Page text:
Host-Microbe Battles over Iron

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Title Host-Microbe Battles over Iron
Creator Elde, N.C.
Subject Diffusion of Innovation; Communicable Diseases; Transferrin; Transferrin-Binding Proteins; Host-Pathogen Interactions; Haemophilus influenzae; Gallionellaceae; Iron; Iron, Dietary; Biological Evolution; Mutation; Bacteria; Genetic Variation; Knowledge Discovery
Keyword Immunology, Inflammation, Infectious Disease
Image Caption Left: Traces of the ancient battle for iron are in the DNA of people worldwide (green). Right: Mutations over evolutionary time have enabled pathogens to scavenge iron by binding the host transferrin protein, and for the host to evade this iron piracy. (Janet Iwasa).
Description Hosts and pathogens are locked in an endless battle to gain selective advantages over one another. Host-pathogen interactions therefore provide valuable systems for studying evolutionary genetics, natural selection, microbiology and infectious disease. The sequestration of essential iron has emerged as a crucial innate defense system termed nutritional immunity, leading pathogens to evolve mechanisms of 'iron piracy' to scavenge this essential metal from host proteins. This battle for iron carries numerous consequences not only for host-pathogen evolution but also microbial community interactions. The Elde lab demonstrated that the iron carrier protein transferrin has evolved to allow hosts to escape bacterial "iron piracy". For example, one transferrin polymorphism allows hosts to evade iron piracy by the pathogenic bacterium, Haemophilus influenzae, revealing a functional basis for standing genetic variation in the human population. These findings identify a central role for nutritional immunity in the persistent evolutionary conflicts between primates and bacterial pathogens.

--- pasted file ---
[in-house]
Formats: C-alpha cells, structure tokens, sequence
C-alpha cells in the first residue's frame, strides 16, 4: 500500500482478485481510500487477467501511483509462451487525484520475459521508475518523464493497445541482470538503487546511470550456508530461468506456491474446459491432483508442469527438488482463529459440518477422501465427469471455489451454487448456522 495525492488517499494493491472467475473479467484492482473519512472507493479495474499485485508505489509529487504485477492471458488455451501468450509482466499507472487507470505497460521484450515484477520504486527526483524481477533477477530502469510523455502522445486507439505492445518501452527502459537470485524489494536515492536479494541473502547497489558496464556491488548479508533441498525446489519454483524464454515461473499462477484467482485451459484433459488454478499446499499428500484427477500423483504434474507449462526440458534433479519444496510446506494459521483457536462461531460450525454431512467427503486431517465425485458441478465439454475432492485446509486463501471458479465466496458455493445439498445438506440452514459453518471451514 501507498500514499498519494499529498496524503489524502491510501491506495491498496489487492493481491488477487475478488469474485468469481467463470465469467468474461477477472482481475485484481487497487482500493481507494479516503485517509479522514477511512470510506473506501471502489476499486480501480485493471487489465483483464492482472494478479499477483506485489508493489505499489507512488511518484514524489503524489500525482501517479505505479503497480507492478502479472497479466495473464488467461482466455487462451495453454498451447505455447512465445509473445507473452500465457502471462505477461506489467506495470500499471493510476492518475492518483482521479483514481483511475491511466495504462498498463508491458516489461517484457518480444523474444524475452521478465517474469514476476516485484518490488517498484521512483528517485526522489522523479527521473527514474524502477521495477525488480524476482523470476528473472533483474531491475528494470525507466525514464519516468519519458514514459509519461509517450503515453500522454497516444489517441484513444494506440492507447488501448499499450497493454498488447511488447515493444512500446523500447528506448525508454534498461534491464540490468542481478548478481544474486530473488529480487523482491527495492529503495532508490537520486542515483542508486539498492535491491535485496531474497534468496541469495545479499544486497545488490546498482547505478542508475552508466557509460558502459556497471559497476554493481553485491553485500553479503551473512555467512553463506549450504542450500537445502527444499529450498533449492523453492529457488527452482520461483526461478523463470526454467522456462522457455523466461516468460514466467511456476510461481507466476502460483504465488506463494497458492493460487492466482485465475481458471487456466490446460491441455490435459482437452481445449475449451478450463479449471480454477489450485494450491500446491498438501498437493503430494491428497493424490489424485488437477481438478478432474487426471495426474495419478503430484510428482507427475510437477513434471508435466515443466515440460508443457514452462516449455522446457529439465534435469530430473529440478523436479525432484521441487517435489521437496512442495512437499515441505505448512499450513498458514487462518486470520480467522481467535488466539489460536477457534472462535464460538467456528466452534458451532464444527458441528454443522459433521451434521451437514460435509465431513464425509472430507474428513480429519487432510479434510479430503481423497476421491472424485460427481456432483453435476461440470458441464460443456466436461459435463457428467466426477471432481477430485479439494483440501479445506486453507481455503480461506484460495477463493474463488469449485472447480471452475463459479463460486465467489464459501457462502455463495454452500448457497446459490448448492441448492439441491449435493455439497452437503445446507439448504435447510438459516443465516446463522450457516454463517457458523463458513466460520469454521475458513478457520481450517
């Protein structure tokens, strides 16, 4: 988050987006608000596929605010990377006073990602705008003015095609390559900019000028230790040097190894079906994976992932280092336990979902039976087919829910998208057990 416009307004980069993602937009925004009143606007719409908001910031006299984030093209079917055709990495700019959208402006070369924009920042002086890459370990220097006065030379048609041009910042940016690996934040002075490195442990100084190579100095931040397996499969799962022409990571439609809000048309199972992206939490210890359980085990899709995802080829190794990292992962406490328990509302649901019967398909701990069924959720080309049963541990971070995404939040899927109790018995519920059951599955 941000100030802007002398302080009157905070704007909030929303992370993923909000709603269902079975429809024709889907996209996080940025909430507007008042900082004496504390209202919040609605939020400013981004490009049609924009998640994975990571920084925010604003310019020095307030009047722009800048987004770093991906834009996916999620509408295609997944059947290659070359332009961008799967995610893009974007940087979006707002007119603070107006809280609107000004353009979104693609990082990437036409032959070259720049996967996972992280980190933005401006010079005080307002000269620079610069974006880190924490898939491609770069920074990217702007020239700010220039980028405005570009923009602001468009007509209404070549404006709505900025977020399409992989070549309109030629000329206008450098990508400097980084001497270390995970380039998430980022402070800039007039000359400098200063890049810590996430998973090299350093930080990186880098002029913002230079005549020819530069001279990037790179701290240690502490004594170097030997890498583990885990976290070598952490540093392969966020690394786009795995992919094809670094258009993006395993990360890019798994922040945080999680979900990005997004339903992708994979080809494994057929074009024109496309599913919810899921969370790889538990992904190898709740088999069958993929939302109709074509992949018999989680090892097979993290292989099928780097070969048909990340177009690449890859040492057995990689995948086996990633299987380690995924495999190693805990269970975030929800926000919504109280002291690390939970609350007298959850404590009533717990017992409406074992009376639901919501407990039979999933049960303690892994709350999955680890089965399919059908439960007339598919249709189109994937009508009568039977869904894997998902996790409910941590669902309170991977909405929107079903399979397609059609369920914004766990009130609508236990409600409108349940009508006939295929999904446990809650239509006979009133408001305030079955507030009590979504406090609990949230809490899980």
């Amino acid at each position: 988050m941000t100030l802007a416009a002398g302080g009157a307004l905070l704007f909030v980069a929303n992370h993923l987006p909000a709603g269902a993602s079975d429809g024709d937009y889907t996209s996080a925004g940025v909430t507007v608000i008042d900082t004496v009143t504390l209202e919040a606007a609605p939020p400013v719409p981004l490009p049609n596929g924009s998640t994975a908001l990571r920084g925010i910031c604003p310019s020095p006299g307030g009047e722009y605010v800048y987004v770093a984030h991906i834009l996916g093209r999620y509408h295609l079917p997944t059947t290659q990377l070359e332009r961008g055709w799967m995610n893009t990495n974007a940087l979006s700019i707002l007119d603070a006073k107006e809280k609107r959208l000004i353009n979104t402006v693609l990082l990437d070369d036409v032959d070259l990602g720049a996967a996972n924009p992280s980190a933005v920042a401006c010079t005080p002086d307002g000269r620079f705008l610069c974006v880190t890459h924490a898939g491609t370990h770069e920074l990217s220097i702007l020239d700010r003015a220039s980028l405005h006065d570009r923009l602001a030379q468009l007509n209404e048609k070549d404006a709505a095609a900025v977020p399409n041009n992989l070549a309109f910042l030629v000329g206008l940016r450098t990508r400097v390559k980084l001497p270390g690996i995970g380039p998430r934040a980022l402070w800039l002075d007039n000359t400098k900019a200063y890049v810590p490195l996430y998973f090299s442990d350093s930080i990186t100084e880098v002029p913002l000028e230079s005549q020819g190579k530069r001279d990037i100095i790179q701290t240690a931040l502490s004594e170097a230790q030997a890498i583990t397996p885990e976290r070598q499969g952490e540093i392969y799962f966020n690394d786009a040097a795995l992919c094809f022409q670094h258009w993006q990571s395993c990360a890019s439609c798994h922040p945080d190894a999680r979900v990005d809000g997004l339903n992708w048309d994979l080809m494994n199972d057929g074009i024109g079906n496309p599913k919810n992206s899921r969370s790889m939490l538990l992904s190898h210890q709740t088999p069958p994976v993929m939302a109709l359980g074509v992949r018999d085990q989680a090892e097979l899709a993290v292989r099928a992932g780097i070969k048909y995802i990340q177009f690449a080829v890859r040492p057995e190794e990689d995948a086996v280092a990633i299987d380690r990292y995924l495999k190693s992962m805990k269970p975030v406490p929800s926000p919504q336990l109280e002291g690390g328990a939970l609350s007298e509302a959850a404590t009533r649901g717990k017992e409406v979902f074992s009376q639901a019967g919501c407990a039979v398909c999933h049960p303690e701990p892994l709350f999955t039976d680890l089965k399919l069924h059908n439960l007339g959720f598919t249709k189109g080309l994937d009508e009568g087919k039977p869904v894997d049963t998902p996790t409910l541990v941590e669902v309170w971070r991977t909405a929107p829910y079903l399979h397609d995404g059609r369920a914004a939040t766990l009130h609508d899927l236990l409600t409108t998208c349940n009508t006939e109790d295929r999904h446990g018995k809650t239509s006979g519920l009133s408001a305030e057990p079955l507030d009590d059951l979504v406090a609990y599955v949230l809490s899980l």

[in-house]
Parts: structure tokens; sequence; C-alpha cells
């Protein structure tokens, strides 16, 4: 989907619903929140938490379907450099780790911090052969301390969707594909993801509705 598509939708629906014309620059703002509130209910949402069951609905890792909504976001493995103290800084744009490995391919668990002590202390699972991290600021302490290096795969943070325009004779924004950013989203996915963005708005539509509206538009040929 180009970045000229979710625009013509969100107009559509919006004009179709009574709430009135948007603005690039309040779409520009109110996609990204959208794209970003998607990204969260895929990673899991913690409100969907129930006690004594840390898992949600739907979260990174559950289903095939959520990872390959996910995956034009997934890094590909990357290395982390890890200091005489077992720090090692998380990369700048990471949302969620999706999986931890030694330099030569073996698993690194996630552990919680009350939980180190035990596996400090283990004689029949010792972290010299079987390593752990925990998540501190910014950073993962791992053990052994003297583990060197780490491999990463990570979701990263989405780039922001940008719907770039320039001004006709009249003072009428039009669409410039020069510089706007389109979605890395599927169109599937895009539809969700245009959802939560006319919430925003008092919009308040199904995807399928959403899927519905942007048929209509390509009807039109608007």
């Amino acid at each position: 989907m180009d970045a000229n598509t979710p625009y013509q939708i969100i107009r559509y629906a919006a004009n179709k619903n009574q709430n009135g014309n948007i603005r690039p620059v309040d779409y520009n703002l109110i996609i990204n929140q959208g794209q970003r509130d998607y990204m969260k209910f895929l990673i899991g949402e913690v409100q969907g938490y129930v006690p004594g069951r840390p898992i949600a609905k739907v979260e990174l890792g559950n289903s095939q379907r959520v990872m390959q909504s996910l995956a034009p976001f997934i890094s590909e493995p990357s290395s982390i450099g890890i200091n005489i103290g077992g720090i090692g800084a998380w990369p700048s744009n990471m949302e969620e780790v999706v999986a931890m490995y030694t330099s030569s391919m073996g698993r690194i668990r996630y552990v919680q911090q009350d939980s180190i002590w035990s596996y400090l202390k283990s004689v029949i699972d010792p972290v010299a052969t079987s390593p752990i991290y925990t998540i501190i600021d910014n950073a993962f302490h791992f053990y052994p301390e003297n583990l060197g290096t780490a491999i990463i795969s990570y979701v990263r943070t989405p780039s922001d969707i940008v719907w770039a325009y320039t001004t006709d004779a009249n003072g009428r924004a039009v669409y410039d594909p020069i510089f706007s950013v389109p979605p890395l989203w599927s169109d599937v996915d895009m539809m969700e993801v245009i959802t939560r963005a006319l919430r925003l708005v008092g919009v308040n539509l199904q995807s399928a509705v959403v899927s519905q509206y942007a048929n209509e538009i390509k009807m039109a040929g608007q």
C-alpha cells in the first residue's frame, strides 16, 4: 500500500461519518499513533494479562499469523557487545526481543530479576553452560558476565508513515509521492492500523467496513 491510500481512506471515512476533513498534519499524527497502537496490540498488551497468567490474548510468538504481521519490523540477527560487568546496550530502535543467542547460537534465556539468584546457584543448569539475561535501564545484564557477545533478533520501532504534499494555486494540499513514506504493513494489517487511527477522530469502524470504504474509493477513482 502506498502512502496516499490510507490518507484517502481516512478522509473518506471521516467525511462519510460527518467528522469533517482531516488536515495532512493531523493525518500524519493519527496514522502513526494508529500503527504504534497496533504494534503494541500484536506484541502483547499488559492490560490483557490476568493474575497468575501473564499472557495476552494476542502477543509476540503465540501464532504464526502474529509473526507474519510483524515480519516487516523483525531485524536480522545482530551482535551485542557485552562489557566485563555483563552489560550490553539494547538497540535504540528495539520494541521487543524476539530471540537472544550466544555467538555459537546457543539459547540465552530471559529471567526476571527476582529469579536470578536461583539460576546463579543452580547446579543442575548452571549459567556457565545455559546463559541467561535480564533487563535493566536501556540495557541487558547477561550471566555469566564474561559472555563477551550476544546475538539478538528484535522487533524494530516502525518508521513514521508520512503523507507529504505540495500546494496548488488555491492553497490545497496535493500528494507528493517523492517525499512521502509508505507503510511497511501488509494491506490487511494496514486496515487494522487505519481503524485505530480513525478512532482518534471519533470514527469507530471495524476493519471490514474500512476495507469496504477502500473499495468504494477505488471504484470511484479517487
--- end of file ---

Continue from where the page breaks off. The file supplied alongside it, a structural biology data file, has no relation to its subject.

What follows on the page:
Relation is Part of 2019
Publisher Spencer S. Eccles Health Sciences Library, University of Utah
Date Digital 2020
Date 2015
Type Image
Format image/jpeg
Rights Management Copyright © 2021, University of Utah, All Rights Reserved
Language eng
ARK ark:/87278/s6t786hm
References 1.) Escape from bacterial iron piracy through rapid evolution of transferrin. Barber MF, Elde NC. Science. 2014 Dec;346(6215):1362-6. 2.) Buried treasure: evolutionary perspectives on microbial iron piracy. Barber MF, Elde NC. Trends Genet. 2015 Nov;31(11):627-636.
Press Releases and Media Human DNA Shows Traces of 40 Million-Year Battle for Survival Between Primate and Pathogen; New York Times; National Geographic
Setname ehsl_50disc
ID 1589395
Reference URL
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